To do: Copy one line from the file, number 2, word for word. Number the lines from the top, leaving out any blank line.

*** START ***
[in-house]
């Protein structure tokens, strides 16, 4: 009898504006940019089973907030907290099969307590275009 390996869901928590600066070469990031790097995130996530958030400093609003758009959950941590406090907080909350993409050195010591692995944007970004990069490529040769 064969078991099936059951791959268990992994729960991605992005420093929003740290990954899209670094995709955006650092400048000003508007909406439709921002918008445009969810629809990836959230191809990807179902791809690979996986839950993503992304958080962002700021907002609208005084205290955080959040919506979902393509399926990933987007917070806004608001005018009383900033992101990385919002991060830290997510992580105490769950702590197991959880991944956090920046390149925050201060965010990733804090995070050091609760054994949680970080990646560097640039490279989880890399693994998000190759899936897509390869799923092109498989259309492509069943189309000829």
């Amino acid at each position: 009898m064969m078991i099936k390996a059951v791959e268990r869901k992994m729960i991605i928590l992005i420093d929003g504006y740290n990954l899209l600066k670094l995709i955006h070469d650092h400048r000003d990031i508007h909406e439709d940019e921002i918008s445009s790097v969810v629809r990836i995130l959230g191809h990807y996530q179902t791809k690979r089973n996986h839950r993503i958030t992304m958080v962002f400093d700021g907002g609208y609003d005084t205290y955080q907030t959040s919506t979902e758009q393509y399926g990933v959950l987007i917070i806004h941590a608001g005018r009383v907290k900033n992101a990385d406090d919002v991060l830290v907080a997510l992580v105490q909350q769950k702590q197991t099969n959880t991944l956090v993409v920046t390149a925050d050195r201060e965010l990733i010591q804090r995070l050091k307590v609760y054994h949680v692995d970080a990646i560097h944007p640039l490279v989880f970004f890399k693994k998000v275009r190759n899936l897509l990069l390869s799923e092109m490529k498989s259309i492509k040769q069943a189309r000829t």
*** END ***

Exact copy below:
């Protein structure tokens, strides 16, 4: 009898504006940019089973907030907290099969307590275009 390996869901928590600066070469990031790097995130996530958030400093609003758009959950941590406090907080909350993409050195010591692995944007970004990069490529040769 064969078991099936059951791959268990992994729960991605992005420093929003740290990954899209670094995709955006650092400048000003508007909406439709921002918008445009969810629809990836959230191809990807179902791809690979996986839950993503992304958080962002700021907002609208005084205290955080959040919506979902393509399926990933987007917070806004608001005018009383900033992101990385919002991060830290997510992580105490769950702590197991959880991944956090920046390149925050201060965010990733804090995070050091609760054994949680970080990646560097640039490279989880890399693994998000190759899936897509390869799923092109498989259309492509069943189309000829």